Bhutan’s recipe for happiness, which will soon no longer be a “poor country”

Bhutan’s recipe for happiness, which will soon no longer be a “poor country”

This BNB, “Gross National Happiness” which interests Westerners so much has existed since 1972. It is calculated on the basis of 33 different criteria: we are not talking about income or purchasing power but about personal and collective balance, psychological health , time spent with loved ones.

In its infancy, this indicator was not taken seriously at all, today it is cited as an example. This does not mean that the kingdom, which still protects itself from modernity, escapes globalization. Young people there consume Netflix and TikTok – like everyone else. But Bhutan, where Tantric Buddhism is the state religion, Bhutan where health care and education cost nothing, Bhutan places above all the happiness of its 800,000 subjects.

A negative carbon footprint

With a cardinal virtue: sustainable development. It is one of three countries in the world, along with Suriname and Panama, to have a negative carbon footprint. We talked a lot about it at the time of COP26. This means that it absorbs more greenhouse gases than it emits, thanks to its forests. They cover 70% of the territory. This figure must never fall below 60%, it is written in the constitution which also prohibits deforestation for commercial purposes.

The country produces its energy thanks to its hydraulic power stations and to fight against pollution – while traffic jams are starting to become problematic in the capital – the government has just relaunched a massive subsidy plan for electric cars. And yes, all of these are also indicators of happiness.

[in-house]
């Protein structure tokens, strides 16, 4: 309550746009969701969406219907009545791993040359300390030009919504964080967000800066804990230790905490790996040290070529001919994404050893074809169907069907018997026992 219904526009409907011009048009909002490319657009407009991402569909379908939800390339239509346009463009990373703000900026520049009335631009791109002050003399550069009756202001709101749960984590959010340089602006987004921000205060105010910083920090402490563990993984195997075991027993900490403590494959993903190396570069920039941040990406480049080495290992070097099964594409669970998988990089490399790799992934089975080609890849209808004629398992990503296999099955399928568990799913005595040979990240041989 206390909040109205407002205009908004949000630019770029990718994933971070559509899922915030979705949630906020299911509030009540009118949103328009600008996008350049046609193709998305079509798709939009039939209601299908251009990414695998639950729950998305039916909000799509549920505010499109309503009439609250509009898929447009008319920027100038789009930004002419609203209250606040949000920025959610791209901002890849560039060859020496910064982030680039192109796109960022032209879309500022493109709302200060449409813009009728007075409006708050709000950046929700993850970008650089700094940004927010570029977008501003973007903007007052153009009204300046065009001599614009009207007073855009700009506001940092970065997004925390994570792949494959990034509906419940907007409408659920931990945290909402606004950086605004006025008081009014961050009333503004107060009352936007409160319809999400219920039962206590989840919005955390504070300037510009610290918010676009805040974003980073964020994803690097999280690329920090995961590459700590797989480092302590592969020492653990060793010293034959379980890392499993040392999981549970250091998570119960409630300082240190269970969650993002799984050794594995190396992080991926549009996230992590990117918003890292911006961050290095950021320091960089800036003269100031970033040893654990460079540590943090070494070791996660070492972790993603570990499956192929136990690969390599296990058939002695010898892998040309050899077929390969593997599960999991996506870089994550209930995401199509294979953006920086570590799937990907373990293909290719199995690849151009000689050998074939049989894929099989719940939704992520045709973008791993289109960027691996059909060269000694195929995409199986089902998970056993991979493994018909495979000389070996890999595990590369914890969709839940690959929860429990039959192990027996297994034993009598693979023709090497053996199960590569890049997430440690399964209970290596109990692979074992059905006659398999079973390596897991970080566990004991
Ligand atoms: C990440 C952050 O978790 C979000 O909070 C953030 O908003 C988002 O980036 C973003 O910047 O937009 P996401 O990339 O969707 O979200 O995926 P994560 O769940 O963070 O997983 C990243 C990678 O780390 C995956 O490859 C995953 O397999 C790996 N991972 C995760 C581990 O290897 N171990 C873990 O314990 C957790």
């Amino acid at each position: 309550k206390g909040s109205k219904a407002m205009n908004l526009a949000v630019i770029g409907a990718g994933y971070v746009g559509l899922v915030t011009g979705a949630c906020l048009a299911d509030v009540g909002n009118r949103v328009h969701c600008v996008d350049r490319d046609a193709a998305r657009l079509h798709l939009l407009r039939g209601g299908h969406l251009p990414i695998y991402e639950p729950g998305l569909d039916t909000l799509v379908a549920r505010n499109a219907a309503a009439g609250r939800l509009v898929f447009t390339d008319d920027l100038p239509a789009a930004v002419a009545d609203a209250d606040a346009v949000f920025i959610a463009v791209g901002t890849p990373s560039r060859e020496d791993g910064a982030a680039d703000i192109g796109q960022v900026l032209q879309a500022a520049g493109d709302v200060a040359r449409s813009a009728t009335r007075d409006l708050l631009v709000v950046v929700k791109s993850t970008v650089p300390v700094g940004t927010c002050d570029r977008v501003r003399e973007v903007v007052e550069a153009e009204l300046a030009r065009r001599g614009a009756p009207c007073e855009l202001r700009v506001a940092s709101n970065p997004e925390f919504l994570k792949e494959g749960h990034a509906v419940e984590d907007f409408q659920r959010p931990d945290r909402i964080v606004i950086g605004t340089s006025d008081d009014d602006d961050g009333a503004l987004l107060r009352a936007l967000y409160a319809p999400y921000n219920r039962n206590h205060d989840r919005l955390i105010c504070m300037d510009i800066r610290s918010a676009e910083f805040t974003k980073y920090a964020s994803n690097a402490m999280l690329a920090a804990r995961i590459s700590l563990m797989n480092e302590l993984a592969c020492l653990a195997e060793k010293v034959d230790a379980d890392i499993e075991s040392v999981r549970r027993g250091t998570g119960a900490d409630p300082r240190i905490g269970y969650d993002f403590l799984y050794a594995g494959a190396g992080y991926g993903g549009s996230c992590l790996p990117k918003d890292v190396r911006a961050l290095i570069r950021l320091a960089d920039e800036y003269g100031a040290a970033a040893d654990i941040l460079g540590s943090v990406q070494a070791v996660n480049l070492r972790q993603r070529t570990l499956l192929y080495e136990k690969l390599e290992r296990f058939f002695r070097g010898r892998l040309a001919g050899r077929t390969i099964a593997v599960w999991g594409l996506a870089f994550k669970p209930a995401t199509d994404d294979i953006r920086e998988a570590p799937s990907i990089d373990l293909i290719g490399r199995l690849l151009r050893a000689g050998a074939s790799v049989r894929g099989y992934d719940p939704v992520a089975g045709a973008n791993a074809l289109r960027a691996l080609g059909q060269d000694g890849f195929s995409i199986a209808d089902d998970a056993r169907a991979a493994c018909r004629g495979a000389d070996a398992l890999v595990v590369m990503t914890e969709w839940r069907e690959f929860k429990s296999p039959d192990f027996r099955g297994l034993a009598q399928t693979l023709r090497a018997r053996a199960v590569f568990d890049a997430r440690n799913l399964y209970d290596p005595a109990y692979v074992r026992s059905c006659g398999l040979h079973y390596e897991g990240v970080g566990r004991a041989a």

Tourist tax: 200 dollars per day

Tourism, on the other hand, pays the consequences. No question of being invaded by backpackers or mass tourism. When the borders reopened after the Covid, the government increased the tax imposed on foreign visitors: it went from 65 to 200 dollars per day. Mandatory. It is a “sustainable development” tax. And too bad if it reduces the number of tourists. Low volume but high value. For the government, long-term environmental protection is more important than the economy.

A “middle-income” country

Its model is a success since Bhutan will leave the group of poor countries – those that the UN calls the “least developed countries”. They are forty in total.

Angola or the Solomon Islands, which like Bhutan are officially due to leave this nomenclature at the end of the year, are in no hurry to leave it to obtain the status of middle-income country. Being part of this group also means benefiting from certain commercial and financial advantages. Bhutan, which will come out at the end of the year, sees it on the contrary as an additional subject of national pride.


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